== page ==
Things can happen and change very quickly so by no means be put off telling those you care about that you love them frequently. However, consider incorporating more precise statements when expressing your gratitude.
Pinpointing an exact action or deed that your partner or friend performed for you and thanking them for it will show a) that you noticed, and b) that you really care.
Did they sit down and listen to you venting about your work projects, offering up a sympathetic ear and some sage advice? Or did they hoover out the car since they know you really hate getting the crumbs out of the nooks and crannies?
Identify a precise action and include this when expressing your gratitude. Trust me, it’ll go a lot further than a simple “thanks.”
This also means being mindful of not taking that person for granted. It’s easy to get complacent in relationships and begin overlooking or expecting certain things. But remind yourself that it wasn’t the car fairies who hoovered your car; it was your partner.
Be mindful of the things that they go out of their way to do for you, or the ways in which they emotionally support you and make your life better, and make sure to let them know how much you appreciate these gestures – no matter how big or small.
3) Show that you value their time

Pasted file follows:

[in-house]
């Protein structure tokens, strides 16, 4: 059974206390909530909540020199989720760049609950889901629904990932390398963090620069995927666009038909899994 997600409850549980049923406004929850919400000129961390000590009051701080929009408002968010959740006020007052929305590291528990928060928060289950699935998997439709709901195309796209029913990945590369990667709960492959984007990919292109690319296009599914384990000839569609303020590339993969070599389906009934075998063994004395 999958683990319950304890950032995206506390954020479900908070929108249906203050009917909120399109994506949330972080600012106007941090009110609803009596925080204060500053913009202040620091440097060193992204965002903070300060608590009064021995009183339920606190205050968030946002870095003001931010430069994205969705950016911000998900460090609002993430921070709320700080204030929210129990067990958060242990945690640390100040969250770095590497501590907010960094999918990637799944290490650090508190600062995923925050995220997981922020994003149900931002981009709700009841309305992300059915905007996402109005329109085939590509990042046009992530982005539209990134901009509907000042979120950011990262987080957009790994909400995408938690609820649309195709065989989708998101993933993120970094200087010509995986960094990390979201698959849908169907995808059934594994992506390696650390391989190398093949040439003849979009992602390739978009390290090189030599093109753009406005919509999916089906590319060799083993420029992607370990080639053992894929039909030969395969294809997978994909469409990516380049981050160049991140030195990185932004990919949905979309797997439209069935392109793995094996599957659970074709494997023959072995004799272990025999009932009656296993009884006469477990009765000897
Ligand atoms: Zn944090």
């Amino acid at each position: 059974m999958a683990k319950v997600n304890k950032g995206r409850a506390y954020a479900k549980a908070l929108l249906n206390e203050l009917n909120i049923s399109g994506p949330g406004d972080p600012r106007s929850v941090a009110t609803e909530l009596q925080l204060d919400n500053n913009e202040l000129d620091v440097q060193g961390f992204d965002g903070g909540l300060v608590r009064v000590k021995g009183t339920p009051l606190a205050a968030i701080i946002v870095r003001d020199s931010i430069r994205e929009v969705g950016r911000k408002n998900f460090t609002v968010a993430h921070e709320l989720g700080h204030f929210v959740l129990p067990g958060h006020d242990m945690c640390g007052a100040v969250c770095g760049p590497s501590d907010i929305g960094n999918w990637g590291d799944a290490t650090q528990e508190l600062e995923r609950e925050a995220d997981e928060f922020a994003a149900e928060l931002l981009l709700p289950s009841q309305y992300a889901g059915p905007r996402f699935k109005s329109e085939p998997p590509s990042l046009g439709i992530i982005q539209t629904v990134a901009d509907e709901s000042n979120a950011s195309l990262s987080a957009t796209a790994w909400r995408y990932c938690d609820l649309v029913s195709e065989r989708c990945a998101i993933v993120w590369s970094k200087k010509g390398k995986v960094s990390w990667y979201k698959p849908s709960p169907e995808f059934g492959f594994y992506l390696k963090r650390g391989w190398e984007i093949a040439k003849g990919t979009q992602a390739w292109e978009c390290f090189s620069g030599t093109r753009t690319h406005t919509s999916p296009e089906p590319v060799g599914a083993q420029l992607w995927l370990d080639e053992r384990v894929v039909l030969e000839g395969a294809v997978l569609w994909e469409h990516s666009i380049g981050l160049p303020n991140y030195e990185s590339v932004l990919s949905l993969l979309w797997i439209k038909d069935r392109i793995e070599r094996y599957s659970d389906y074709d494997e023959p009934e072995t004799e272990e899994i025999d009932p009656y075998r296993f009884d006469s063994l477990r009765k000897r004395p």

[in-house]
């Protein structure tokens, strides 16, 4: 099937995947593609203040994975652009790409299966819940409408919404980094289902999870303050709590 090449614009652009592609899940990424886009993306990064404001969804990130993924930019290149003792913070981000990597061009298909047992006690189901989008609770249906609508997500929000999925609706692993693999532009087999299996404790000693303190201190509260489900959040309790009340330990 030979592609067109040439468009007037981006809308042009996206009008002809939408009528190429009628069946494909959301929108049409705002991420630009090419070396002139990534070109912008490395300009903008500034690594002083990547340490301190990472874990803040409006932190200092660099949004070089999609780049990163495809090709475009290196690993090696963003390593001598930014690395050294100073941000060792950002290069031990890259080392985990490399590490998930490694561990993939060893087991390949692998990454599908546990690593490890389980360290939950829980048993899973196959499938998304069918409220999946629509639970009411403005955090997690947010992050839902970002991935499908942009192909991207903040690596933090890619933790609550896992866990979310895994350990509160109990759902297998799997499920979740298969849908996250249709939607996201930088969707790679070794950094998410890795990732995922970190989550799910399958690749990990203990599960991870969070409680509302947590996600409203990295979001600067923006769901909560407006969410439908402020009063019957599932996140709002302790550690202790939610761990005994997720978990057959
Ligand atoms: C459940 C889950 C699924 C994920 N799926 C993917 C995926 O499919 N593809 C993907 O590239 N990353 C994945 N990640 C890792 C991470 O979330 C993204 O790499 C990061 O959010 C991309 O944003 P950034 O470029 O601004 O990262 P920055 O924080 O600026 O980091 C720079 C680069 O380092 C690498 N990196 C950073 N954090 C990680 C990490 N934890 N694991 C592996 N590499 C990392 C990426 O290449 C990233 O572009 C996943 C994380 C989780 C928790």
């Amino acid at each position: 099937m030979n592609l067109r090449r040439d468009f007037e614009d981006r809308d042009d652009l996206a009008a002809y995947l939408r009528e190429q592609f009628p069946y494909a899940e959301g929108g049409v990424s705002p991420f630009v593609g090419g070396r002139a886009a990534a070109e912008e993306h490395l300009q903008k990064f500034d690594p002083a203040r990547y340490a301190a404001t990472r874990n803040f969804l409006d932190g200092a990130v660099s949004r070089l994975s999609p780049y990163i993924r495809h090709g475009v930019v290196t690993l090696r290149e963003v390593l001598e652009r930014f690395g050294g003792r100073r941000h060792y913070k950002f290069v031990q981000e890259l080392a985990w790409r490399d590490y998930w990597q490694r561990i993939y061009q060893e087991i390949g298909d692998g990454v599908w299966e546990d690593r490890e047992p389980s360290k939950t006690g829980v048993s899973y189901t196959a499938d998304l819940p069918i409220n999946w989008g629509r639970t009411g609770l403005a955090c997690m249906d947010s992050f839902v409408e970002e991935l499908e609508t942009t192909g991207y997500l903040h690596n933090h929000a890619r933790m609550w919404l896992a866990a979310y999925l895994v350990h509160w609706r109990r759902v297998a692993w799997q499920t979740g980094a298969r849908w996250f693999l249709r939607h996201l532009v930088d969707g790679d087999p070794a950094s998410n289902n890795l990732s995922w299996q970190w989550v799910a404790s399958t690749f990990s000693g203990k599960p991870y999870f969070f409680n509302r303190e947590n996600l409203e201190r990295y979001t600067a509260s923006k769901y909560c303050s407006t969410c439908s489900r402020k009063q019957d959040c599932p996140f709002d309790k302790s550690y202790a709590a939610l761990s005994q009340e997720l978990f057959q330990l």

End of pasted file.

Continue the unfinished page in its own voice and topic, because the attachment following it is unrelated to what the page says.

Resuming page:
A great way to show how much you value a person is simply by showing up and being present in your time with them.
Say for example you notice that your partner has tidied away all of your laundry (you hate laundry). Or cooked you a three-course meal.
Scenario 1: “OMG, thank you so much, ILY”.
(Goes back to chewing bubble-gum and scrolling on TikTok).
Scenario 2: “You cooked my favorite food?!” / “You even ironed my pants?”
You then go on to express how delicious the food is, or how thankful you are that they go out of their way to make your life easier. You put your phone away and you focus all of your energy on that person, distractions removed.
This doesn’t just have to be in direct response to actions that your partner, friend, or loved one performed.
You can practice expressing gratitude regularly and without prompts by showing up on time, responding promptly to their messages, prioritizing them, and always being available when they need a shoulder to lean on.
4) Be consistent
Maybe you’re going through a bit of a rift in your relationship or have decided for yourself that you need to get a bit better at expressing gratitude. Whatever the reason, you’ve taken the first step.